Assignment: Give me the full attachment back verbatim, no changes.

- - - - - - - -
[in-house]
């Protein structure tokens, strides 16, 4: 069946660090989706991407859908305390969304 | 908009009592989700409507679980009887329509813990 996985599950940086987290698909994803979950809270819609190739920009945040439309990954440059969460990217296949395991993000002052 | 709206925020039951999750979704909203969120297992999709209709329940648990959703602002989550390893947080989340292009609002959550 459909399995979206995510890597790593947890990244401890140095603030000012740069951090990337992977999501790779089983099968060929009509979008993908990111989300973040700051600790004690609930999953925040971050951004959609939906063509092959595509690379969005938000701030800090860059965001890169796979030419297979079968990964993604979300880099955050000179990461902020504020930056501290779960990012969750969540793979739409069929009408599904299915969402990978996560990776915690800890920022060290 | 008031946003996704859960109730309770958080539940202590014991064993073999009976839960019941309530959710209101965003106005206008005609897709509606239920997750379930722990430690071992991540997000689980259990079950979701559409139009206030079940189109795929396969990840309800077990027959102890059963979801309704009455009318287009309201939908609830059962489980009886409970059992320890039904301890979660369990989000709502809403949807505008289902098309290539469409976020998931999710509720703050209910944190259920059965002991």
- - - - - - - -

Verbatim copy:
[in-house]
């Protein structure tokens, strides 16, 4: 069946660090989706991407859908305390969304 | 908009009592989700409507679980009887329509813990 996985599950940086987290698909994803979950809270819609190739920009945040439309990954440059969460990217296949395991993000002052 | 709206925020039951999750979704909203969120297992999709209709329940648990959703602002989550390893947080989340292009609002959550 459909399995979206995510890597790593947890990244401890140095603030000012740069951090990337992977999501790779089983099968060929009509979008993908990111989300973040700051600790004690609930999953925040971050951004959609939906063509092959595509690379969005938000701030800090860059965001890169796979030419297979079968990964993604979300880099955050000179990461902020504020930056501290779960990012969750969540793979739409069929009408599904299915969402990978996560990776915690800890920022060290 | 008031946003996704859960109730309770958080539940202590014991064993073999009976839960019941309530959710209101965003106005206008005609897709509606239920997750379930722990430690071992991540997000689980259990079950979701559409139009206030079940189109795929396969990840309800077990027959102890059963979801309704009455009318287009309201939908609830059962489980009886409970059992320890039904301890979660369990989000709502809403949807505008289902098309290539469409976020998931999710509720703050209910944190259920059965002991």